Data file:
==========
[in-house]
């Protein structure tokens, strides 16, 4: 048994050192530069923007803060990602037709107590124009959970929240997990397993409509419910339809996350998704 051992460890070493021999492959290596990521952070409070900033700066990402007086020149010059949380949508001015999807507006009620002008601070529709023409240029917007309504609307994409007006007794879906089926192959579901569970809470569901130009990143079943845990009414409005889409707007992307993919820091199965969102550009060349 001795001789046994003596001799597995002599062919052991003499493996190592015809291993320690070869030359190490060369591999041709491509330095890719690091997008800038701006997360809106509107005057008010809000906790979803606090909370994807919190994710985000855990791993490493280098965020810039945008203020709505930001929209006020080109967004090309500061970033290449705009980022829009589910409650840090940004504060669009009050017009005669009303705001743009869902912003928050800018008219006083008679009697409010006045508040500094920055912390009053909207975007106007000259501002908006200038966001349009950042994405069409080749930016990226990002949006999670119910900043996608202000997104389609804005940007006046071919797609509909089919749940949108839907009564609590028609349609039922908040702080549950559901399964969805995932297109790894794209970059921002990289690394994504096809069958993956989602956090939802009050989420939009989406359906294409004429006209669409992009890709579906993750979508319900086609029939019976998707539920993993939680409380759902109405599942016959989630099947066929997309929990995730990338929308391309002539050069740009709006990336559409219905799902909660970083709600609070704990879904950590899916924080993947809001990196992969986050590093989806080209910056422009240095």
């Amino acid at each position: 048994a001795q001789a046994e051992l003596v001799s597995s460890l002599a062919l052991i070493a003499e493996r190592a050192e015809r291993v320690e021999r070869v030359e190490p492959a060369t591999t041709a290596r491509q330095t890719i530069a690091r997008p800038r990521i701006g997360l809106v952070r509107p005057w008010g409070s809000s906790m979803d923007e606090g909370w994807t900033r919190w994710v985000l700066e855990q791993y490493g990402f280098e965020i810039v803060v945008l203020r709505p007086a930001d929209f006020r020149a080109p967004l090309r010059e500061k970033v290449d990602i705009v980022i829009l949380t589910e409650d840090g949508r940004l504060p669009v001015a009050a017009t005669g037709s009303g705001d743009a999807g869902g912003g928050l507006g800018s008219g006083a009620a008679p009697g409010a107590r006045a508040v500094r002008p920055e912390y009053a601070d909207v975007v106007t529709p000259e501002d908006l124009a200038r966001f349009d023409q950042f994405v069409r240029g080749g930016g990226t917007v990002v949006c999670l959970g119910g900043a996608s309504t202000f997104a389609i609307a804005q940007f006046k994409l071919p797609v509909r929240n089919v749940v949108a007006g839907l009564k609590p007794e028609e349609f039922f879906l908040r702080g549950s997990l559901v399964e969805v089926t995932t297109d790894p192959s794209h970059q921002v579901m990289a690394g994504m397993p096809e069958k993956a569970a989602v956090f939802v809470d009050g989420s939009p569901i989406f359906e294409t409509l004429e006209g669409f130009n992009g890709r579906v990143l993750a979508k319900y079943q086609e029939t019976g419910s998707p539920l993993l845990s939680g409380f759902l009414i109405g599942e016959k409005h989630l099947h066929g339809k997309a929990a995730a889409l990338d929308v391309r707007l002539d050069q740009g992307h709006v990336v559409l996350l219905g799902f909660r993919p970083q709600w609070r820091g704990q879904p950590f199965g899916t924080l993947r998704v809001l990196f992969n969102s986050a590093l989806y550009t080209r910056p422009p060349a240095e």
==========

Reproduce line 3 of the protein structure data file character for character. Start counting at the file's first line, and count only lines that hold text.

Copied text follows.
């Amino acid at each position: 048994a001795q001789a046994e051992l003596v001799s597995s460890l002599a062919l052991i070493a003499e493996r190592a050192e015809r291993v320690e021999r070869v030359e190490p492959a060369t591999t041709a290596r491509q330095t890719i530069a690091r997008p800038r990521i701006g997360l809106v952070r509107p005057w008010g409070s809000s906790m979803d923007e606090g909370w994807t900033r919190w994710v985000l700066e855990q791993y490493g990402f280098e965020i810039v803060v945008l203020r709505p007086a930001d929209f006020r020149a080109p967004l090309r010059e500061k970033v290449d990602i705009v980022i829009l949380t589910e409650d840090g949508r940004l504060p669009v001015a009050a017009t005669g037709s009303g705001d743009a999807g869902g912003g928050l507006g800018s008219g006083a009620a008679p009697g409010a107590r006045a508040v500094r002008p920055e912390y009053a601070d909207v975007v106007t529709p000259e501002d908006l124009a200038r966001f349009d023409q950042f994405v069409r240029g080749g930016g990226t917007v990002v949006c999670l959970g119910g900043a996608s309504t202000f997104a389609i609307a804005q940007f006046k994409l071919p797609v509909r929240n089919v749940v949108a007006g839907l009564k609590p007794e028609e349609f039922f879906l908040r702080g549950s997990l559901v399964e969805v089926t995932t297109d790894p192959s794209h970059q921002v579901m990289a690394g994504m397993p096809e069958k993956a569970a989602v956090f939802v809470d009050g989420s939009p569901i989406f359906e294409t409509l004429e006209g669409f130009n992009g890709r579906v990143l993750a979508k319900y079943q086609e029939t019976g419910s998707p539920l993993l845990s939680g409380f759902l009414i109405g599942e016959k409005h989630l099947h066929g339809k997309a929990a995730a889409l990338d929308v391309r707007l002539d050069q740009g992307h709006v990336v559409l996350l219905g799902f909660r993919p970083q709600w609070r820091g704990q879904p950590f199965g899916t924080l993947r998704v809001l990196f992969n969102s986050a590093l989806y550009t080209r910056p422009p060349a240095e």